When it comes to children’s education, nothing beats hands-on experiences. A strong math foundation begins with touching, feeling, and holding various items while observing, sorting, and evaluating their quantity, shape, and size. Although free math learning opportunities are present in regular every day life, I’m so happy that we bought a Montessori Wood Hundred Board. It is among our favorite math resources, and I highly recommend it for preschoolers and elementary school students!
Why we love the Montessori Hundred Board
Initially, I was not planning on buying a physical Hundred Board since my daughter loves to use our free printable Hundred Chart. But the wood Hundred Board created by Treasures from Jennifer was a worthwhile investment that we have used very frequently over the past several months! In addition to strengthening fine motor skills, my kids have enjoyed color patterning as well as counting and skip counting practice!
In my opinion, I prefer this board over the the traditional Montessori Hundred board, because the round dimples make the board so versatile. Available in beautifully finished, dark walnut or light maple wood, the board comes with colorful wool balls or wood balls. At extra cost, you can buy number coins or alphabet coins for reading practice! Treasures from Jennifer also accepts language customization requests!
Please note that this is not a sponsored post. We just love our hundred board, and we are big fans of Treasure From Jennifer!
10+ ways to use the wooden Montessori Hundred Board
I’m excited to show you how my children have been using the Montessori Hundred Board for playful learning! Please note that small objects used with this board should be placed out of reach from babies and toddlers who are mouthing objects due to the risk of choking.
1. Sort pompoms by color
An easy way to start using the board is to sort the wool pom poms by color!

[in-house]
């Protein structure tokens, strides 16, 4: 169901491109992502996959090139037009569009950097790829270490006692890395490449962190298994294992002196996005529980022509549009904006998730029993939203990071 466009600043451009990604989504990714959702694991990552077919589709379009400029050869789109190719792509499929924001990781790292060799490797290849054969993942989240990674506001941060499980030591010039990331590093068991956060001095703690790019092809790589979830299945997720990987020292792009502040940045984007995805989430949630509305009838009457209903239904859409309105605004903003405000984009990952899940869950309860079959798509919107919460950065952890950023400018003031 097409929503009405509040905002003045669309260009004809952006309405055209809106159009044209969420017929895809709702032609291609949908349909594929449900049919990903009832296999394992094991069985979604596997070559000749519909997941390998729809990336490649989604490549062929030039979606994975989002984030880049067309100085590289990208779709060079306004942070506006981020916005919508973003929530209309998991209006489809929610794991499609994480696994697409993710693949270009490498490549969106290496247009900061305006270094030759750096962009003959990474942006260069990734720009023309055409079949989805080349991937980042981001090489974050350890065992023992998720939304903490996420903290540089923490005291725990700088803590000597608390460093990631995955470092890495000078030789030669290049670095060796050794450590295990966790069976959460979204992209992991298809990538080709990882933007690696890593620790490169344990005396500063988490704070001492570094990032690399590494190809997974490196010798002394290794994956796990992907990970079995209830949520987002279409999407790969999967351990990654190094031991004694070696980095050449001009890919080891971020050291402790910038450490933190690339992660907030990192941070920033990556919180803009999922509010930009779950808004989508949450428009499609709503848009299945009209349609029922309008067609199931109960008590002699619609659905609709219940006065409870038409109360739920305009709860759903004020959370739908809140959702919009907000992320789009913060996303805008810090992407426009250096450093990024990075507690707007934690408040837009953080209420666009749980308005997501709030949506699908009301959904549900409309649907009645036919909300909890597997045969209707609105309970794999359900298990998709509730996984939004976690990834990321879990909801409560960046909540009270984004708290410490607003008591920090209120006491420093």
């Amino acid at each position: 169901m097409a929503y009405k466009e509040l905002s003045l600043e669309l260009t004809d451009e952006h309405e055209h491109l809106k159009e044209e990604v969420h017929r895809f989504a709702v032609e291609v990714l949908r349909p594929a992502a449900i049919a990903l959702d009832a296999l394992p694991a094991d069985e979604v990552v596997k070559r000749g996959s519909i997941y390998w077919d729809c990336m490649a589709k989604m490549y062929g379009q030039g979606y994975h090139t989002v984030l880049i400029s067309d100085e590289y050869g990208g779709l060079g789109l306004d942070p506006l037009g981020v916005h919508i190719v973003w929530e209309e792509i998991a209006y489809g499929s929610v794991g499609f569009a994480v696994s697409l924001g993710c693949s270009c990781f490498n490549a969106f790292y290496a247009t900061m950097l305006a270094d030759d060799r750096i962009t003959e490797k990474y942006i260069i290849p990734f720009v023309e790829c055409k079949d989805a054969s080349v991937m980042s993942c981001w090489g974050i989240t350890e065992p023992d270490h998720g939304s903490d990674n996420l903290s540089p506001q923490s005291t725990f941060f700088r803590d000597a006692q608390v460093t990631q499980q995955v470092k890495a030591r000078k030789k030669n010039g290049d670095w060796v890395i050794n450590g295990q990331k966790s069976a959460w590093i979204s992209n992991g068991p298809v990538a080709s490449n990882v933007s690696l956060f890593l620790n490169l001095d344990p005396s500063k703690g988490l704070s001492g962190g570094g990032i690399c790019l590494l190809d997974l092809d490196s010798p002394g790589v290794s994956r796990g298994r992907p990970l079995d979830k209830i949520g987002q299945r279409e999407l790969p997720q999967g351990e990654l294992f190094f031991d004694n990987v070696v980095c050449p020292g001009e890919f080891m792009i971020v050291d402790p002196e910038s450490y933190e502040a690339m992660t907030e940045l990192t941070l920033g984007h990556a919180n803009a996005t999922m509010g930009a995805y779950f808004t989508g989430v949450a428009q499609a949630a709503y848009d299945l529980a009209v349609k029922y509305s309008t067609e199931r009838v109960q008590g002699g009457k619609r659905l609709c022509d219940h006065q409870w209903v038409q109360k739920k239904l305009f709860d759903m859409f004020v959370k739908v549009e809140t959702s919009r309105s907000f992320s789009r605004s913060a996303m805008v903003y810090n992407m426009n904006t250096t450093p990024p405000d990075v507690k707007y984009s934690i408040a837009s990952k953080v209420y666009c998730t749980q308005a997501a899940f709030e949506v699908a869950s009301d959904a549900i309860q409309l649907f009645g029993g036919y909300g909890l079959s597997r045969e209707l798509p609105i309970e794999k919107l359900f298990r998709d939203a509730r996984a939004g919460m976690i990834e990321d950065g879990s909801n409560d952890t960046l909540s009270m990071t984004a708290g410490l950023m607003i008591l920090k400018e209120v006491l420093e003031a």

2. Count rocks, pom poms, and other small objects
We have had a lot of fun counting rocks and pom poms! While placing one object in a dimple, you can practice counting out loud slowly and carefully with your child. The engraved lines divide the board into 4 quadrants and also separate each row into groups of 5. This will help a child “subitize” numbers, essentially the ability to eyeball a number of items quickly without counting each item individually.
After we counted our colorful crystals, we sorted the colors by row into a rainbow! As you can see, the benefits include strengthening fine motor skills, learning patterns, visual discrimination, and creating art!
3. Learn 1:1 correspondence
The little round dimples are perfect for teaching 1:1 correspondence. We placed 1 rock next to number 1, 2 rocks next to number 2, 3 rocks next number 3, and so forth. Note: I recommend teaching the number symbol only after your child understands the concept of rational counting rather than rote counting.
4. Arrange the numbers chronologically
The number coins are a necessary add-on, and they are great for teaching number sequencing. If your child has trouble finding the correct number, you can group the coins by 10s so the desired number is easier to find.